Linux Generate RSA SSH Keys

Using the ssh-keygen command (open terminal/konsole and type):

~# ssh-keygen -t rsa

OR

~# ssh-keygen

Sample:
Enter file in which to save the key (/home/user/.ssh/id_rsa):
Created directory ‘/home/user/.ssh’.
Enter passphrase (empty for no passphrase):
Enter same passphrase again:
Your identification has been saved in /home/user/.ssh/id_rsa.
Your public key has been saved in /home/user/.ssh/id_rsa.pub.
The key fingerprint is:
78:3b:83:f5:df:18:d0:af:4g:90:08:c5:4c:02:50:f2 user@debian

The -t (type) option specifies the type of key to create. It can be “rsa” or “dsa” for protocol v2. The $HOME/.ssh stores the following:

$HOME/.ssh/id_rsa – Which is your private key
$HOME/.ssh/id_rsa.pub – Which is your public key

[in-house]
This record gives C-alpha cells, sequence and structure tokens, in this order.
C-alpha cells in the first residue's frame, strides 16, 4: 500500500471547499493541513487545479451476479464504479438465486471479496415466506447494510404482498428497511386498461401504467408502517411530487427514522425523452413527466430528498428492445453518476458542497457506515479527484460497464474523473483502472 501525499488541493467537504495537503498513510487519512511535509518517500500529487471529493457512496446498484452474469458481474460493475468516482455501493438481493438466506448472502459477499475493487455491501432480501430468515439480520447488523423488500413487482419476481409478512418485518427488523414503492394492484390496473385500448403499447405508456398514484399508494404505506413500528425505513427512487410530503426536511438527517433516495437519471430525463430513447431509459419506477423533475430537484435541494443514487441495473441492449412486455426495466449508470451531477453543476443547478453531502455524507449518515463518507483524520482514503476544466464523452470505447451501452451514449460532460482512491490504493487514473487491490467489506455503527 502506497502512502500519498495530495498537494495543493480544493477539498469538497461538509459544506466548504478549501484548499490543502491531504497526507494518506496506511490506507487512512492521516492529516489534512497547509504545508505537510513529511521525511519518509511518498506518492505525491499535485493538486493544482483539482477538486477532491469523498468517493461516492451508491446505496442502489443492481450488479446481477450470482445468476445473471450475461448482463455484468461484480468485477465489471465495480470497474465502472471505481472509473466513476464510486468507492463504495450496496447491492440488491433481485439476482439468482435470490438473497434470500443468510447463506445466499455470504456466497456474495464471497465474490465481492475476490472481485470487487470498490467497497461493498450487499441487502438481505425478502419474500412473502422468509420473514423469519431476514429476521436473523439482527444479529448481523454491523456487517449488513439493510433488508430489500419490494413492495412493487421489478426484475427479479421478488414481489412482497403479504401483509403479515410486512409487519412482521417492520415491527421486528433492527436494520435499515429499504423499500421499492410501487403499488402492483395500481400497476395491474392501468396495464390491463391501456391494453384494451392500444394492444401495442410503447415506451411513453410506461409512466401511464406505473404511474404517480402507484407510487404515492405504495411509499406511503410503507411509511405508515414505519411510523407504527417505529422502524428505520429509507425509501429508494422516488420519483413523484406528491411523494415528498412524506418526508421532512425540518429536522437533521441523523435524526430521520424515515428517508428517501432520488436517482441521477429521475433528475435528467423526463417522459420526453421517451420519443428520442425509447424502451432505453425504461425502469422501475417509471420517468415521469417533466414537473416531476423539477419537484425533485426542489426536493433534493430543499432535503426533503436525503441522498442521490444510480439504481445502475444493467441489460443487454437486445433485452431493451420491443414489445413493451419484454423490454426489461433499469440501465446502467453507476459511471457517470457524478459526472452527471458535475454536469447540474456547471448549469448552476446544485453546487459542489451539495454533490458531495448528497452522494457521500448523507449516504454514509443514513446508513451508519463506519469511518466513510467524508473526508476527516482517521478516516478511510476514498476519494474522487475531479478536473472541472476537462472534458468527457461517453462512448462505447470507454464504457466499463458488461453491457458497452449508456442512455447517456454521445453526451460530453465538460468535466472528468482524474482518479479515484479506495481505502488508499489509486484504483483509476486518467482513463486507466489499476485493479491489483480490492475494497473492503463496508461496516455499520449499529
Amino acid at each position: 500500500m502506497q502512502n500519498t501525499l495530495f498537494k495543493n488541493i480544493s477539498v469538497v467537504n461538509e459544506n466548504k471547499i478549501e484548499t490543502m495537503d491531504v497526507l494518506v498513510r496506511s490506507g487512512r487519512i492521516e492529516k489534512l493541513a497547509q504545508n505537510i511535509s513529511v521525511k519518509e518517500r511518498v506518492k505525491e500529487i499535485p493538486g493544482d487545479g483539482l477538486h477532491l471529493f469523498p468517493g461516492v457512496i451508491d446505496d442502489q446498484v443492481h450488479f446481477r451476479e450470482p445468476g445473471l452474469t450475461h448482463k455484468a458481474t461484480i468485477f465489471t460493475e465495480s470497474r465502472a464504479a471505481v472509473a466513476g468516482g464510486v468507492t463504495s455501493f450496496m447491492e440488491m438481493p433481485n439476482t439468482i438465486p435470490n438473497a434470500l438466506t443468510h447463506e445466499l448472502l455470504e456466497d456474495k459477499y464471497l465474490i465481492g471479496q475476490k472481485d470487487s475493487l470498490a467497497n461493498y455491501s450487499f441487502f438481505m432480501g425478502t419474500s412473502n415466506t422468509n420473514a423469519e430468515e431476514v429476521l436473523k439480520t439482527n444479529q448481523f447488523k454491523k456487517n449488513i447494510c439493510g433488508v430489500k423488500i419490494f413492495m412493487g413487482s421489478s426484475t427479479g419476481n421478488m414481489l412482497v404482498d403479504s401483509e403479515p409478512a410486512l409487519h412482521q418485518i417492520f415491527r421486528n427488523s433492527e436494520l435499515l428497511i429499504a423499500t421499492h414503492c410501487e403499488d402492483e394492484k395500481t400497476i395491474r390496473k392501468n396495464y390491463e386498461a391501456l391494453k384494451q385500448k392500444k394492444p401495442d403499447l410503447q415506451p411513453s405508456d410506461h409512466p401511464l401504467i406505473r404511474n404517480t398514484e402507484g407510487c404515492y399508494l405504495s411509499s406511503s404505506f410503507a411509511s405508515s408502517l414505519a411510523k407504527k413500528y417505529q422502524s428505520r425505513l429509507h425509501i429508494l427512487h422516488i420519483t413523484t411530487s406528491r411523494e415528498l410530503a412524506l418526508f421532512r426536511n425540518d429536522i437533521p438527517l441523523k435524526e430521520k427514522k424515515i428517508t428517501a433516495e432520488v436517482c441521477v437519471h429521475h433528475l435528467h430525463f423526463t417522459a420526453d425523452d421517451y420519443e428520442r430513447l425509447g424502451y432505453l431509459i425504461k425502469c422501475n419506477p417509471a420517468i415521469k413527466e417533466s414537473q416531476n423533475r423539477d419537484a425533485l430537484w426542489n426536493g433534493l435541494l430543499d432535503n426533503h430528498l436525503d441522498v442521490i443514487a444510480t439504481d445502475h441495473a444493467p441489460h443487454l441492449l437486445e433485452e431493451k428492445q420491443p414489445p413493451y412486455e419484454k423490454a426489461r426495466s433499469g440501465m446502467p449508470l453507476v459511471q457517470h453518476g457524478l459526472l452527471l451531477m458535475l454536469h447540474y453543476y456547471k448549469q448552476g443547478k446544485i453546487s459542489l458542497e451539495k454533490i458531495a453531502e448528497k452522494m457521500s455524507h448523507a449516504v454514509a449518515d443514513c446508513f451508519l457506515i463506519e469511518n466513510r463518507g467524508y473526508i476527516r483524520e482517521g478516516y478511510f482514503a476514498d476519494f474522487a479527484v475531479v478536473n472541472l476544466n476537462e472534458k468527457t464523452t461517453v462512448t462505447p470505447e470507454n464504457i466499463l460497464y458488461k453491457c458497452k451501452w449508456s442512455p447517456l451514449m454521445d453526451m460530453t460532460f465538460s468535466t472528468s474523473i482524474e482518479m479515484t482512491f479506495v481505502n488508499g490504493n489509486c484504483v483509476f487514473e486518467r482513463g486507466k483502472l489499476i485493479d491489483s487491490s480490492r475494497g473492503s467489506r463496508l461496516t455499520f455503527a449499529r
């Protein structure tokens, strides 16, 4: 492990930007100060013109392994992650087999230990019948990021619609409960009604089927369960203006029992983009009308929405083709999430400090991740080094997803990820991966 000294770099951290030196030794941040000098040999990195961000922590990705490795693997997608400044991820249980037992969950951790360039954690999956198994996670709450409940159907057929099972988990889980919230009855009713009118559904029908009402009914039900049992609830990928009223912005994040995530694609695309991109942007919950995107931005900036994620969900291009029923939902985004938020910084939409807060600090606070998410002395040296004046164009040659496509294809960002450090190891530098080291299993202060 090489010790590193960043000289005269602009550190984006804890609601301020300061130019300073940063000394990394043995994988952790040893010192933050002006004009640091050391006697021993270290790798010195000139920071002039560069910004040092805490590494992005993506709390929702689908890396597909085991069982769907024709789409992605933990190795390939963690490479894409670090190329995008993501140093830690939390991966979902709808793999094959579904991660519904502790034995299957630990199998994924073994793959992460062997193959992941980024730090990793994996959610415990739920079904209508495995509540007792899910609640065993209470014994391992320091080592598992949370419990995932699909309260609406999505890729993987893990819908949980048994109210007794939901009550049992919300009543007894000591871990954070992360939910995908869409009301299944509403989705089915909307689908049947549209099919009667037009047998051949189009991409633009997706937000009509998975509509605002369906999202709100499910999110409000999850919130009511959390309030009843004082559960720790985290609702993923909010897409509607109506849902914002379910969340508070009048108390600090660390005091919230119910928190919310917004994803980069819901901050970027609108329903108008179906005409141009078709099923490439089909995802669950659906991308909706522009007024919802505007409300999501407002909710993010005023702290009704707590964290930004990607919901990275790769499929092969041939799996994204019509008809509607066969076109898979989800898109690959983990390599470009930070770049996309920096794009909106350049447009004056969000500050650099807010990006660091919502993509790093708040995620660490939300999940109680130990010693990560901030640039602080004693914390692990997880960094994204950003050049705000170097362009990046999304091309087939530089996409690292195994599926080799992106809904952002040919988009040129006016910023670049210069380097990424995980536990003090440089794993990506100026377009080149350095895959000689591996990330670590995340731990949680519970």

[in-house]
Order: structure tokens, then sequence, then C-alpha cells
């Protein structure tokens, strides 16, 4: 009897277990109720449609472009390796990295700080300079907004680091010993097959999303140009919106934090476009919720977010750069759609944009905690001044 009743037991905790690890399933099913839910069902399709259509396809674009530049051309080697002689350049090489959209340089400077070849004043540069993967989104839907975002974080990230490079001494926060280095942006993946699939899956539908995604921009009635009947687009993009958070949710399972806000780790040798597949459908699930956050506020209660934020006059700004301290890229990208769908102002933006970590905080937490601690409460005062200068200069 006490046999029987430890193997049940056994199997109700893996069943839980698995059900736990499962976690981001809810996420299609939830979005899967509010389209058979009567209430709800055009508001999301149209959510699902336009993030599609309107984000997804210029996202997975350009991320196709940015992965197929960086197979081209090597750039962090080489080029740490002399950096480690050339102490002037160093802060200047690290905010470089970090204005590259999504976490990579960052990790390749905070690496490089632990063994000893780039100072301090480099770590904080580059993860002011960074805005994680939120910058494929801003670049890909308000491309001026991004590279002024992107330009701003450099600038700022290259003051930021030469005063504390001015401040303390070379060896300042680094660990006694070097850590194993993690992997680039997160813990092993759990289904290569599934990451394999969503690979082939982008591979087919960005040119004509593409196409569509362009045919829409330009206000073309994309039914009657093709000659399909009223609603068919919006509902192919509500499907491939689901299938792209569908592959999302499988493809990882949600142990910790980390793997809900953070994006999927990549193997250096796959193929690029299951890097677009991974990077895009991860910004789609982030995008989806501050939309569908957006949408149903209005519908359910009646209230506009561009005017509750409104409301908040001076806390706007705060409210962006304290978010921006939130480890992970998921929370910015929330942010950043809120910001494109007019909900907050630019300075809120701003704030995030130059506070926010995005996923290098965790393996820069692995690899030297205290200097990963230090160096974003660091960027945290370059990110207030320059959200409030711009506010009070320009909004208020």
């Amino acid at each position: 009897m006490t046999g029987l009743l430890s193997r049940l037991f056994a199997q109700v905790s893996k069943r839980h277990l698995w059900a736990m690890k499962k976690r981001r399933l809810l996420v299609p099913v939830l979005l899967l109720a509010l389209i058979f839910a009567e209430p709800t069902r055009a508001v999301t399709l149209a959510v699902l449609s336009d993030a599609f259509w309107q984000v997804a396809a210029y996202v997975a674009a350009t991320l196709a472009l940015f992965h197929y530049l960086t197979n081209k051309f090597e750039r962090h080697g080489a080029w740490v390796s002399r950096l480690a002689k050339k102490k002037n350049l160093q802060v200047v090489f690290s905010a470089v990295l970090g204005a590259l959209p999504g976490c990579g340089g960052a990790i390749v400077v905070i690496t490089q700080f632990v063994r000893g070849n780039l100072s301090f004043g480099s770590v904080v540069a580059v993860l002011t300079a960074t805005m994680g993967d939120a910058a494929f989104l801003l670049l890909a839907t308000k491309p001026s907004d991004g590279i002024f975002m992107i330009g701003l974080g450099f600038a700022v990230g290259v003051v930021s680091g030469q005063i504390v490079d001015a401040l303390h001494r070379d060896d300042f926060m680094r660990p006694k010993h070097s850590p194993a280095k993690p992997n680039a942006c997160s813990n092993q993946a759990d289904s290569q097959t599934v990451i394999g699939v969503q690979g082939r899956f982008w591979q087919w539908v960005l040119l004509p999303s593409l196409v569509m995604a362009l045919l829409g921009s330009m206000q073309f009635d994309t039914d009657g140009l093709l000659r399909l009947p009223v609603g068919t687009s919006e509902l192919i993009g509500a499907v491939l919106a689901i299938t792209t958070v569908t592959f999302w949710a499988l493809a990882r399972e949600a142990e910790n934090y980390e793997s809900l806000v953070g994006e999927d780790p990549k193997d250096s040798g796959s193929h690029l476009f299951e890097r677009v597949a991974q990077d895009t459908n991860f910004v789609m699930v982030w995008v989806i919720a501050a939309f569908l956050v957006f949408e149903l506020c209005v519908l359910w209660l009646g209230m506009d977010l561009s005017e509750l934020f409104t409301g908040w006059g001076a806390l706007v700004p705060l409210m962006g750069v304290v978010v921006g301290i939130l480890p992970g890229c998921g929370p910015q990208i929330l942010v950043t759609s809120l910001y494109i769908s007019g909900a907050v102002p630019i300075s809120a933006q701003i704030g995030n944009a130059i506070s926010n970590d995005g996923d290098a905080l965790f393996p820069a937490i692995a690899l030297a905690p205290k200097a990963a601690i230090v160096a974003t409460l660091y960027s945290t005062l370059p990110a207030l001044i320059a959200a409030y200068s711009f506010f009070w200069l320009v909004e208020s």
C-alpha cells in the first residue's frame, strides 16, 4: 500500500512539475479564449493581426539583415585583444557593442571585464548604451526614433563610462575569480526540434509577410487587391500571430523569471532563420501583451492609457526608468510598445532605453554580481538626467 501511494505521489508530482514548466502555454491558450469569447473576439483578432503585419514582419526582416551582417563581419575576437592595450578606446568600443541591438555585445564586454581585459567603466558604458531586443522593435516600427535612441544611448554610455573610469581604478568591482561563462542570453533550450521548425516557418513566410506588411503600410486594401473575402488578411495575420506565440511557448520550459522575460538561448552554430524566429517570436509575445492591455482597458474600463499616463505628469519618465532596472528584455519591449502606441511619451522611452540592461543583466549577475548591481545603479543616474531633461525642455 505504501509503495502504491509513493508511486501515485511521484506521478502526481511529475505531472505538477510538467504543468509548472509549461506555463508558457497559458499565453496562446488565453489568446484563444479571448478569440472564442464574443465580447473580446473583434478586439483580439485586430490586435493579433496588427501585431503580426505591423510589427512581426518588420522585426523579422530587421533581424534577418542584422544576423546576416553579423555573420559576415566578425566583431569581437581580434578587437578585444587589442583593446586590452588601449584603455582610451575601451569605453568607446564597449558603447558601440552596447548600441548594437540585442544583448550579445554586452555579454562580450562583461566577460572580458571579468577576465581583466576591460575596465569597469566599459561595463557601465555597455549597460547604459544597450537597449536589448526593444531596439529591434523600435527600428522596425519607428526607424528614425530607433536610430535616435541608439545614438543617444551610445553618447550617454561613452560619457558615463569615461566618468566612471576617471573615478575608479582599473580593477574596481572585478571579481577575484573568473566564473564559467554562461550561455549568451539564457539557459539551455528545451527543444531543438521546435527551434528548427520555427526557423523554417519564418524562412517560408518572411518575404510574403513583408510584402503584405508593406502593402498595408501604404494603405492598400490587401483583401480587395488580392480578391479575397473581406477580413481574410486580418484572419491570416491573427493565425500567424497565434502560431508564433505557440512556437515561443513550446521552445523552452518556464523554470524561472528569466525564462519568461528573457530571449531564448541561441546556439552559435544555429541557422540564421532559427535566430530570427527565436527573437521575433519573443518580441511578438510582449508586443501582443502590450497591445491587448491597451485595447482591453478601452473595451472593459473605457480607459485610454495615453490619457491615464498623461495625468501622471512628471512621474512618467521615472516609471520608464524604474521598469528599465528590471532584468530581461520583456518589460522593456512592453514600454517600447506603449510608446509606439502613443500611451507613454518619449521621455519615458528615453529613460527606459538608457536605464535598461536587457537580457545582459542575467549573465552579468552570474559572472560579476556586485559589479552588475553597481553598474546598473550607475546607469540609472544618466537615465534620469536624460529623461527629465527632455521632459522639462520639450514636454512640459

It’s best not to share key files with anyone else. But you can upload keys to a remote server using:

~# ssh-copy-id username@server1.example.co.uk

You can now log in to the remote server using:

~# ssh username@server1.example.co.uk

Disable the password for root login (Be careful)

Open up the SSH config file using an editor of your choosing:

~# nano /etc/ssh/sshd_config

In this file find the line that has PermitRootLogin and modify this:

PermitRootLogin without-password

To make the changes:

reload ssh & done.

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